Ignorance is not a choice. We built our county as we have to be an unparalleled place to live and work. People and businesses are logically drawn to our success.

We must now accept that we are challenged to grow our county in a manner that builds for tomorrow without sacrificing what we have achieved. Ignoring the challenge only ensures we will grow in a way that is lesser than the DuPage we all enjoy today.

We already have solid foundations to work from with existing county economic and growth initiatives, but as part of improving government efficiencies we can improve our relationships with business leaders, employers, municipalities, and organizations like the chambers of commerce and social service agencies to plan for tomorrow. With good growth the successes pay for themselves.

Q. With DuPage County's budget being squeezed by state funding cuts and other factors, what initiatives would you support to increase revenue and/or save money?

Government does not generate revenue, it allocates your taxes and fees to pay for and deliver public services. We must continue to press the state to pay its bills and stop shifting them to local government.

Until then, we have a few choices. We can borrow money today and pay a bigger bill later. We can pare the budget and find efficiencies that do not risk public safety and loss of needed services. We can increase revenues in a way that does not harm our businesses and residents. We can raise taxes and fees. Or we can do some combination.

For me, know that the last resort will be to raising taxes and fees. Borrowing is sometimes needed, but not just to kick the can down the road.

For the same reason, I disfavor a combination that includes these ways. Instead, the county must continue its job of holding taxes, paring budget excesses, and finding efficiencies through smart consolidation of government services.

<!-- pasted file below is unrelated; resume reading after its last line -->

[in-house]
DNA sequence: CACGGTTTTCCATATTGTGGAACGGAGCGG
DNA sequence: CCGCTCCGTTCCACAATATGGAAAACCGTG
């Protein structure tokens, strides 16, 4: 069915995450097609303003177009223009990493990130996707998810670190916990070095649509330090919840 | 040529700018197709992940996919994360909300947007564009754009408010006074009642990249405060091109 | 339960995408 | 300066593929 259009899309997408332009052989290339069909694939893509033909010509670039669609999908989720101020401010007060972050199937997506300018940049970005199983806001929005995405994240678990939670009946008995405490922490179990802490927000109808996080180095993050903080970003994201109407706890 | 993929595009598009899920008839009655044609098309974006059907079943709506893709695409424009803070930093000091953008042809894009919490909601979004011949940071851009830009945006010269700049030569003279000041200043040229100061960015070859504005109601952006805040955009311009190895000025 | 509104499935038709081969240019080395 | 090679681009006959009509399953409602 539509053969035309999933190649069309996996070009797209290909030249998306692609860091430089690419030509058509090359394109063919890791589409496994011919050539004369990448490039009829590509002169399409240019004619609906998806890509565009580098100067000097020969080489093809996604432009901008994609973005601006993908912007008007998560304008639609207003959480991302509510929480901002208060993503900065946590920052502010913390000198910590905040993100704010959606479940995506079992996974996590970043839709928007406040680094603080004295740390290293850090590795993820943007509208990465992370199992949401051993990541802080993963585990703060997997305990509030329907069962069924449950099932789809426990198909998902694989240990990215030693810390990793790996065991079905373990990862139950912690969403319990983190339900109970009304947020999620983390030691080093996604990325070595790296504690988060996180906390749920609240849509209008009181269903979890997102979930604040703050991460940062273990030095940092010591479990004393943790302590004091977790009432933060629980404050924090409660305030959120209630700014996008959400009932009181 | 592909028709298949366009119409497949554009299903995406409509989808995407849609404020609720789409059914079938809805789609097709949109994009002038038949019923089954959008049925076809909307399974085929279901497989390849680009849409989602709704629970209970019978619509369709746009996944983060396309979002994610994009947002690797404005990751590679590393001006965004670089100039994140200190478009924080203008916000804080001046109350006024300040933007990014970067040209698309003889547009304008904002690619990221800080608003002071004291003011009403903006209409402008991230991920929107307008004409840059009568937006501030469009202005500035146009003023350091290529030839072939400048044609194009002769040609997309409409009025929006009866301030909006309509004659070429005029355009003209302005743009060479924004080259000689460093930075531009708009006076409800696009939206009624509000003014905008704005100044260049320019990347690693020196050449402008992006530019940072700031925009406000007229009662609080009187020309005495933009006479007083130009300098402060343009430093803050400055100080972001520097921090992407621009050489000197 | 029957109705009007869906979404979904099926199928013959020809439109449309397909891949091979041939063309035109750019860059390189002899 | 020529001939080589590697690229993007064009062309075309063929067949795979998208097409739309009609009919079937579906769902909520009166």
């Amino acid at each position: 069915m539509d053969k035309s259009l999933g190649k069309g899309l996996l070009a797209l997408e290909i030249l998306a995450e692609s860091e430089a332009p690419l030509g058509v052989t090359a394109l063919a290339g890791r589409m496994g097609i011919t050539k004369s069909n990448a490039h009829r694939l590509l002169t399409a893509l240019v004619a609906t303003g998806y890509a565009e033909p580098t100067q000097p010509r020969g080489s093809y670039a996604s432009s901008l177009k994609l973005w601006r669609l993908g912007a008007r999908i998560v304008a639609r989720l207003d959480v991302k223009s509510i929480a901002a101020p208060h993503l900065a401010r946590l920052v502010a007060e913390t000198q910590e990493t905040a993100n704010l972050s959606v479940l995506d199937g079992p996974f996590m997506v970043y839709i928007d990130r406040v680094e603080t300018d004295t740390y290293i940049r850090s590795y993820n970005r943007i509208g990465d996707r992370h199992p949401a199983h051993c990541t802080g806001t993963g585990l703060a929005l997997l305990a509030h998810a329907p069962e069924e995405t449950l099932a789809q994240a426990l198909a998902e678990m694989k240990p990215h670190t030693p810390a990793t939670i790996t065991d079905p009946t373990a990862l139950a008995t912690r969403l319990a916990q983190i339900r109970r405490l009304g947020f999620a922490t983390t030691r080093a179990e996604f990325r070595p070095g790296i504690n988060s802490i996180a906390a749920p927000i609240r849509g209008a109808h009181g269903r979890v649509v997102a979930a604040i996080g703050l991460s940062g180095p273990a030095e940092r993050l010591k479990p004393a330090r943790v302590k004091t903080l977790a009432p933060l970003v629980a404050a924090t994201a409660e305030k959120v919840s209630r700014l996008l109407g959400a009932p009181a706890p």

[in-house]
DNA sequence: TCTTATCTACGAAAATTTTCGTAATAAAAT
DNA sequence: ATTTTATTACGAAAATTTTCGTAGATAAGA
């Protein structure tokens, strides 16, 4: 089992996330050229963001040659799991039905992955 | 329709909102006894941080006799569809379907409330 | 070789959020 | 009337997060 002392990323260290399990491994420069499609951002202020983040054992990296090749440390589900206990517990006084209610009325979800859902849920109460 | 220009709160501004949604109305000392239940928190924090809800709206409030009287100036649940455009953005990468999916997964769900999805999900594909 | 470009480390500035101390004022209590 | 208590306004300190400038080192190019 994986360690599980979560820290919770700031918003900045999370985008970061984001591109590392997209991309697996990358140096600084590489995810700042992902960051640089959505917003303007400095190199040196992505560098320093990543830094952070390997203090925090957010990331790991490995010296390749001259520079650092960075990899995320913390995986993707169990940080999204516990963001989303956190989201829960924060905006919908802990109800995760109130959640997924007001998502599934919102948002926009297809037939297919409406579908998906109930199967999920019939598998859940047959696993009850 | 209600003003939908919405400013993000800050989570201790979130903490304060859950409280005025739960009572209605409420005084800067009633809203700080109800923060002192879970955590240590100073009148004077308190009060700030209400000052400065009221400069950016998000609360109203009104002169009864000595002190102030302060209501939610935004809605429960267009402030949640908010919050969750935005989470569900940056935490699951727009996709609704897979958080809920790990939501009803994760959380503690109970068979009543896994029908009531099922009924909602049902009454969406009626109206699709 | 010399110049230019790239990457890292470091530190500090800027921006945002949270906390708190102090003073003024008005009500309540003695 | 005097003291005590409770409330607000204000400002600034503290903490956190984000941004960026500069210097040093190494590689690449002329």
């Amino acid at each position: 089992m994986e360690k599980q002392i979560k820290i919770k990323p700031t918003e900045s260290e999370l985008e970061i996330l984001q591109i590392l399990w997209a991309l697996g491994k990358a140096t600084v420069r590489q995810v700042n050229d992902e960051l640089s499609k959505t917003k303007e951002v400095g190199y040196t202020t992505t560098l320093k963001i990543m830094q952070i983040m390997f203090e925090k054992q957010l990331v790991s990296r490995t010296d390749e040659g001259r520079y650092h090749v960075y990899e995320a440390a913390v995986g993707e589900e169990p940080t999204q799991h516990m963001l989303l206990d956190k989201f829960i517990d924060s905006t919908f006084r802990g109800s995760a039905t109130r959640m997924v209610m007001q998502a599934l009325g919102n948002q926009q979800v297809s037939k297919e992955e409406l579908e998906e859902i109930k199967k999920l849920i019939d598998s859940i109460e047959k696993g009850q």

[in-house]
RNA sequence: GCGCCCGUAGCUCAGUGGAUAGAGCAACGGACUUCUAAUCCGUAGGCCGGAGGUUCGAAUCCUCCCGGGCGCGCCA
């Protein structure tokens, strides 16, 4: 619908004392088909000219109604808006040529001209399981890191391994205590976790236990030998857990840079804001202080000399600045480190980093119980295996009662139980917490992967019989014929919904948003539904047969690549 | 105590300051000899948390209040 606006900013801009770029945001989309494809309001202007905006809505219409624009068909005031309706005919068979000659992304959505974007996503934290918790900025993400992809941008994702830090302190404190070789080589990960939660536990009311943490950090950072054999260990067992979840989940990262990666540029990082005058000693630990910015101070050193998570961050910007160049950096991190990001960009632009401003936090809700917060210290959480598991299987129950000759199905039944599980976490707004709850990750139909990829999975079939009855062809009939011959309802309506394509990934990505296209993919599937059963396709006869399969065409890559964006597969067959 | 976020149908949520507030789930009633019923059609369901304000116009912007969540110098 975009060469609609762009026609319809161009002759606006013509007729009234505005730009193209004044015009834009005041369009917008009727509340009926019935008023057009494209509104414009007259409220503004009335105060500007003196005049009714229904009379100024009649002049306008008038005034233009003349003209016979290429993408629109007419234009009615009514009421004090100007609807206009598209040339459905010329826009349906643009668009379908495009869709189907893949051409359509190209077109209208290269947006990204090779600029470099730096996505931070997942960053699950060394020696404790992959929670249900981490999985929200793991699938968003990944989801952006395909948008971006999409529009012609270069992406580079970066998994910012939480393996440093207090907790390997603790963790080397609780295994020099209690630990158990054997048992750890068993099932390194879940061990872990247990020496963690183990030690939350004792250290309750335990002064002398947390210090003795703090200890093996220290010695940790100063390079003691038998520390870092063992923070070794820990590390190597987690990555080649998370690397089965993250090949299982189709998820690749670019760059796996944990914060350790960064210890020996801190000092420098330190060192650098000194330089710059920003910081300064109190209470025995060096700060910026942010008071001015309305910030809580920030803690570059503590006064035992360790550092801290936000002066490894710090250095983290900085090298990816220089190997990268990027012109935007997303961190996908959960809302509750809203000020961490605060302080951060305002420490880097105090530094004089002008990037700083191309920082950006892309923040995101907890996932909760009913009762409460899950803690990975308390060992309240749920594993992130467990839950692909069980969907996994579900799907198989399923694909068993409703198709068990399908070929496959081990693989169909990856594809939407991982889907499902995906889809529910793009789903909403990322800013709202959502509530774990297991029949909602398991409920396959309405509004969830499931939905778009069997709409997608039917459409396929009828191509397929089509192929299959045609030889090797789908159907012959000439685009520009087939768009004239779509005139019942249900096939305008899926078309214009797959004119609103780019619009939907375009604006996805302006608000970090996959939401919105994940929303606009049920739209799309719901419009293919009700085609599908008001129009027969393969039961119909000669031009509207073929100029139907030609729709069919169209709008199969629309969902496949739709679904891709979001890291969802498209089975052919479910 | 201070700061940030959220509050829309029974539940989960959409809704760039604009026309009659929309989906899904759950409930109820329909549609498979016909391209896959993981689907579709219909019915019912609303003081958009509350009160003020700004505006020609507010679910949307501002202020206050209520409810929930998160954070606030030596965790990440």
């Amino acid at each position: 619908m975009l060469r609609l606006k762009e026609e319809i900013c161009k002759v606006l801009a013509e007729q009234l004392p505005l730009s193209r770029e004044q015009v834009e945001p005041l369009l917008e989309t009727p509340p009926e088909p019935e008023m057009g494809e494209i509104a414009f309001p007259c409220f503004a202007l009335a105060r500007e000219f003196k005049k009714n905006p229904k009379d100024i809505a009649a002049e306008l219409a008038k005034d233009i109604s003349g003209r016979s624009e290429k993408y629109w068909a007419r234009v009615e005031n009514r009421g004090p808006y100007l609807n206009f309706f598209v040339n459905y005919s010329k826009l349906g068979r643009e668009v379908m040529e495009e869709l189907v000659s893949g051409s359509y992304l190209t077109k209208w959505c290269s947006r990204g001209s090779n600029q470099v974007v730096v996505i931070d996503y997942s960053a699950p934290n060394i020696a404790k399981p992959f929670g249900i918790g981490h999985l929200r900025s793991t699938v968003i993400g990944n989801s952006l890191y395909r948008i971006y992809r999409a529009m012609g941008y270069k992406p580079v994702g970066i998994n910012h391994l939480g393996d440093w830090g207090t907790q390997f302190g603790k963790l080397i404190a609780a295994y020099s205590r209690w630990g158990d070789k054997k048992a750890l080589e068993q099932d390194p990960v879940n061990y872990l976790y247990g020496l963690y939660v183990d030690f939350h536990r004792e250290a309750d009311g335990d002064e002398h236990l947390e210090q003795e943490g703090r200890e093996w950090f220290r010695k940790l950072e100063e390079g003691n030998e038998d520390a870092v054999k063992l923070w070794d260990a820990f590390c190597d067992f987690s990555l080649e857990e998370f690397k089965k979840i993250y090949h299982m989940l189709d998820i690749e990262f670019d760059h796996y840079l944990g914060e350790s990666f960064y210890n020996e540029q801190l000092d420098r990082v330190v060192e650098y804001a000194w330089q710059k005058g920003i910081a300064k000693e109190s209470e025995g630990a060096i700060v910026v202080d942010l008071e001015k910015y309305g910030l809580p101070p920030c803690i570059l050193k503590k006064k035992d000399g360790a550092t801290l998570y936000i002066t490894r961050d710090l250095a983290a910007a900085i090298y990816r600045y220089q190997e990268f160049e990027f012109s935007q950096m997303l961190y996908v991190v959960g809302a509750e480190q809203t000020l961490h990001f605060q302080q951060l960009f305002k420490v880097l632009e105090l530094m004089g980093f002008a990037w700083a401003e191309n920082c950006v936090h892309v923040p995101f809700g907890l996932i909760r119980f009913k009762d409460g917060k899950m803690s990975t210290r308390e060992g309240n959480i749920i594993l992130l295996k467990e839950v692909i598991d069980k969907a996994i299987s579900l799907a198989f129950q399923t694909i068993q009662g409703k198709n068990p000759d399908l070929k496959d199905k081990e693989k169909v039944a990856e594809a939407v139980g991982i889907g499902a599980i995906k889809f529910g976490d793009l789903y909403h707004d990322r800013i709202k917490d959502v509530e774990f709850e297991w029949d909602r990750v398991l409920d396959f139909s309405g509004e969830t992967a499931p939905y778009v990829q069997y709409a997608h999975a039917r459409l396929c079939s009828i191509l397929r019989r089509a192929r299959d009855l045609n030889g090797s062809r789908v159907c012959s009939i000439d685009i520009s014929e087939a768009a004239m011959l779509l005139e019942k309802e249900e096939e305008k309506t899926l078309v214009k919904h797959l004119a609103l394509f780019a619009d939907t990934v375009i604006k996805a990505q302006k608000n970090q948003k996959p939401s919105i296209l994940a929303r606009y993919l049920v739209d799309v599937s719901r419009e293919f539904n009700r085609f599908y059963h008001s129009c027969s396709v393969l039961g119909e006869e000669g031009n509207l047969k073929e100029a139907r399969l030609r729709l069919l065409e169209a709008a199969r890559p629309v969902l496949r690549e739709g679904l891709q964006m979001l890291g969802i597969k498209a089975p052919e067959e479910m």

Next, as discussed in the above question, through Choose DuPage and similar initiatives, the county is ahead of the curve by expanding the tax base through promoting new businesses, and helping existing businesses grow. This moves taxes and fees off residents and moves them to a commercial tax base paid from increasingly profitable business. Done correctly, this is a win-win for businesses and residents. Efficiency and smart growth are always our best answers.

Q. The county has been focused on consolidation of services and government agencies. How effective has that effort been and how could it be improved?

Illinois has the most layers of government of any state. We must never be complacent that we cannot do a better job allocating taxpayer money in better and more economical ways.

Chairman Cronin took the initiative to rally the layers of government to do better together. As like-minded leaders move from defending the status quo toward government efficiency, our successes will grow. County board members can take more active roles to seek partnerships with other units of government to reduce costs and duplications.

My experience as a Naperville councilwoman, Lisle and Naperville board member, and businesswoman built bridges of trust to join together for those efficiencies; perhaps with shared boards to oversee newly combined government services in a manner in which each local constituency is represented.

We also must better earn the trust of those we represent. As Naperville councilwoman, I have advocated for transparency, not just for what is before your government leaders and its way of business, but for where taxes are actually spent and why, so they are not lost in the bigger budget.

For example, Naperville broke out resident garbage collection fees in utility bills to hone-in on future increases that might otherwise be lost in other operating expenses.

It is critically important for people to know not just how their money is spent, but what things cost; it builds trust among the leaders and those they represent. By better explaining our functions and costs to the taxpayers, they better understand the quality of the services they receive, and they give better input to their elected officials.

Q. What is the single most important issue facing your district and how should the county address it?

Accommodating business growth so that the real estate tax base does not carry a disproportionate burden for the costs of government services. This is a subset issue of all the issues discussed above.